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There have been many changes, of course, but the most important change for the current discussion is that Ole and Lars did not accompany me to Vermont. I had to leave them running from that train in Wisconsin. I could bring the bones of the joke, but I would need to understand the vernacular cultures of Vermont and New England before I could put flesh on those bones and make the joke relevant to my new students. It was easier to simply learn the jokes of the region, in order to have a repertoire more suited to the geographic environment.

One purpose of the joke, to laugh at the not-too-distant Other, is a useful thing to examine in any classroom dealing with the topic of identity. Finding localized examples of proximate otherness would allow me to have the same discussions in my Vermont classrooms as I had in my Wisconsin ones. My students in New England had specialized knowledge with which to make pedagogically useful meaning from folk speech; I just had to figure out what that knowledge was.

The role played by Lars and Ole in the joke, the proximate Other, is played by various figures all over the world. Poles, Newfoundlanders, Ukrainians, Gujaratis, Belgians, Karelians, Armenians, Swabians … the list is as long as the people who tell jokes Davies 9. The proximity of these people to the joke-telling groups in some way—geographically, culturally, linguistically—allows them to serve as the butt of the joke.

Some specialized, localized knowledge allows a joke hearer to fully interpret the cultural meanings of the joke.

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Norwegians and Swedes fulfill the role of rural, less sophisticated, foolish proximate Other in Wisconsin. Who do Vermonters tell jokes about? A Cajun, a Texan, and a Vermonter were standing around at a Midwestern country fair, watching as a prize heifer was awarded a blue ribbon. Big is the alligators back in the bayou country. Back there in the Louisiana bayou, we grow gators long as jet airplanes.

There is geographic proximity between Vermont and Quebec, but the connections between these two places are deeper than simply sharing a border. Vermont, especially northern Vermont, is heavily influenced culturally by the Quebecois, as evidenced by place and personal names. A quick glance at a map of Vermont shows Vergennes, Montpelier, Calais, Orleans, and a flip through the telephone book reveals many more names derived from French.

Clearly, there is commerce of culture across the border.

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In northwest Vermont, where Champlain College is located, there is a small town called Winooski, which has a particular connection to Quebecois immigrants. Due to hard times in Quebec in the s, there had been a steady stream of French Canadians to the falls [in Winooski], all looking for work … Now French Canadian and Irish men and women and children—at times whole families—went to work at the mills at reduced wages and without the benefit of company-maintained lodgings Feeney Students in Vermont may not immediately know the history of Winooski, or that many Quebecois came to Vermont for work.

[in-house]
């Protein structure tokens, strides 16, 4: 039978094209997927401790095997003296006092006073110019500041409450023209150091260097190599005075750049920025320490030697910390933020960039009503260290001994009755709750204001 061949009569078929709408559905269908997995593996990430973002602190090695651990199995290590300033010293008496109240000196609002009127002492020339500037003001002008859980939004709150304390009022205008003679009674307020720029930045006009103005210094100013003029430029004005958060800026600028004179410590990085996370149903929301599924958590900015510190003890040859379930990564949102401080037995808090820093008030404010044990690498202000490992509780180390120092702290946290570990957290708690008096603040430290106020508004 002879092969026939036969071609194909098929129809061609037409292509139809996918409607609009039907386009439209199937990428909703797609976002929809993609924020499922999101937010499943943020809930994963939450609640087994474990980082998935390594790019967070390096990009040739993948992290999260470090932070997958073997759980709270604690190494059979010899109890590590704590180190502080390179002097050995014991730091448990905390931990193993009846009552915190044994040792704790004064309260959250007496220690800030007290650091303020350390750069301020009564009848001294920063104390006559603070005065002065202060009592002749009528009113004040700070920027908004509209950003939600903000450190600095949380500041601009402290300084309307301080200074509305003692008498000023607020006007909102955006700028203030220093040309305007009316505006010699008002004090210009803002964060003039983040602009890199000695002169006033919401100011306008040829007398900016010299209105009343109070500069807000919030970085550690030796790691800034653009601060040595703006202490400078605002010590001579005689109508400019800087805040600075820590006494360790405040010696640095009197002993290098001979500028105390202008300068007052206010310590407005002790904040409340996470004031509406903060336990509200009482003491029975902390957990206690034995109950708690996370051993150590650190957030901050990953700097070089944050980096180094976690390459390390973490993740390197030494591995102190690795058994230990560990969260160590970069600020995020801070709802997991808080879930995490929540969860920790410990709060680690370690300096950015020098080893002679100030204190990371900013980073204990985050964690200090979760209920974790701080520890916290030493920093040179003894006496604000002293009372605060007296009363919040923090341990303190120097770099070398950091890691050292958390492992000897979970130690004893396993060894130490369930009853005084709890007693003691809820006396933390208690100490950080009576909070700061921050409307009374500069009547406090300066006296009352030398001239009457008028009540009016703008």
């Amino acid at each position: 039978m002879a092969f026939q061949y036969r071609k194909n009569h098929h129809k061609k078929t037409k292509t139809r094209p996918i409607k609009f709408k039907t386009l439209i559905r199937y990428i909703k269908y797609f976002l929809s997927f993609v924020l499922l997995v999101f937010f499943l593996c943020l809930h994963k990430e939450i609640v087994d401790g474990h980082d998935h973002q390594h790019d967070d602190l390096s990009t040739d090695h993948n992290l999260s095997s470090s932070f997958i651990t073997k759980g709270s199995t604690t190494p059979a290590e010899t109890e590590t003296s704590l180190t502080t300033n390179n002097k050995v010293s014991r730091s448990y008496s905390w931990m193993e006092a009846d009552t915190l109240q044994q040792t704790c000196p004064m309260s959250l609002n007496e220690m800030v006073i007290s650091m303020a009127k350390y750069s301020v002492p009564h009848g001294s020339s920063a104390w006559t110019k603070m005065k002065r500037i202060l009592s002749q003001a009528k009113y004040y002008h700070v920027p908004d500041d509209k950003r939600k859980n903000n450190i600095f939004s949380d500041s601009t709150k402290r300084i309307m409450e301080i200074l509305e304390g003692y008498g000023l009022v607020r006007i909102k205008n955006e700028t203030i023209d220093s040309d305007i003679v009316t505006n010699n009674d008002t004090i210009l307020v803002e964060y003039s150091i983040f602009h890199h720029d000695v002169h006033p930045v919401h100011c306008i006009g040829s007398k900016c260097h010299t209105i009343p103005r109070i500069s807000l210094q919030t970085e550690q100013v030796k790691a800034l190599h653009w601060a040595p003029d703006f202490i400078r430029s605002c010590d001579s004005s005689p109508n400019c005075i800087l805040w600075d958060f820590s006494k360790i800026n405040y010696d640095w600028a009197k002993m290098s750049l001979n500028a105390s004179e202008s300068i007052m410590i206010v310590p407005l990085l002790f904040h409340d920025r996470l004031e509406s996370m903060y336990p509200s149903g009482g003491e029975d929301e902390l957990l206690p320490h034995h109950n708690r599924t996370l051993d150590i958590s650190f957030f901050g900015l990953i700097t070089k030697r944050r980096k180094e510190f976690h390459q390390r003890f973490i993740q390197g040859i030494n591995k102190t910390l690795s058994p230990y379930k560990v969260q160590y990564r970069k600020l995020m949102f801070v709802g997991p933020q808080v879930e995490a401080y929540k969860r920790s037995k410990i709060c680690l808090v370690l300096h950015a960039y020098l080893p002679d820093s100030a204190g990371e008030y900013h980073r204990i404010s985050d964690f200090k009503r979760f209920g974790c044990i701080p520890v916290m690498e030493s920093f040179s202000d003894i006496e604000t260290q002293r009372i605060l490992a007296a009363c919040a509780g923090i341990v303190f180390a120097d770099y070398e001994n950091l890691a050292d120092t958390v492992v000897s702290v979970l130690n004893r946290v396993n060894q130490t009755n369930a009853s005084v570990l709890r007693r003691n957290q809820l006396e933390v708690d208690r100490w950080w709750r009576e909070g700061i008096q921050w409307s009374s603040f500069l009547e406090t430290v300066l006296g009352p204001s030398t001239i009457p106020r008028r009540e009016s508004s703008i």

However, just as the concept of Norwegian immigration can be folded into a classroom discussion in Wisconsin more easily than it can in other places, the idea of French Canadians as an immigrant group makes sense more easily to New England students.

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I could not tell this joke in Wisconsin and expect a similar recognition or reaction from my students. It would not be pedagogically useful to tell this joke in Wisconsin, just as it would not be terribly helpful to tell the joke about a Swede cuddling up to a sow in Vermont. In my classrooms, I explore issues of identity, especially the processes by which different identities come into contact with one another and what results from such contacts. In anthropology and folklore classrooms at the University of Wisconsin, these explorations were in the service of teaching various cultural theories to my students.

At Champlain College in Vermont, the same discussions serve a slightly different purpose, trying to get students to explore notions of individual and group identity to spark critical thinking. In both cases, using ethnic jokes is a handy pedagogical tool. Ethnic jokes rely on some standardized structures and common motifs, but they also rely on vernacular understandings.

Because ethnicity is simply one type of identity, and because both the general and the specific are necessary to get the full flavour of ethnic humour, ethnic jokes are particularly useful in a classroom that explores identities. Both Scandinavian and Canadian identities have been helpful to me as I have used this particular type of folk speech to get my students to explore some of the murky depths of identity construction and negotiation. Students can laugh at a joke without being able to derive pedagogical benefit from it.

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They certainly can make less use of a joke in a classroom environment if they do not get all the layers of the joke. By no means do I wish to limit the variations in folklore to geography. Obviously, linguistic, social class, religious, and many other types of difference can produce variation in a folkloric type. Surely geography plays a role, as it is one of the contexts in which a piece of folklore appears, but it is not the only creator and shaper of variation.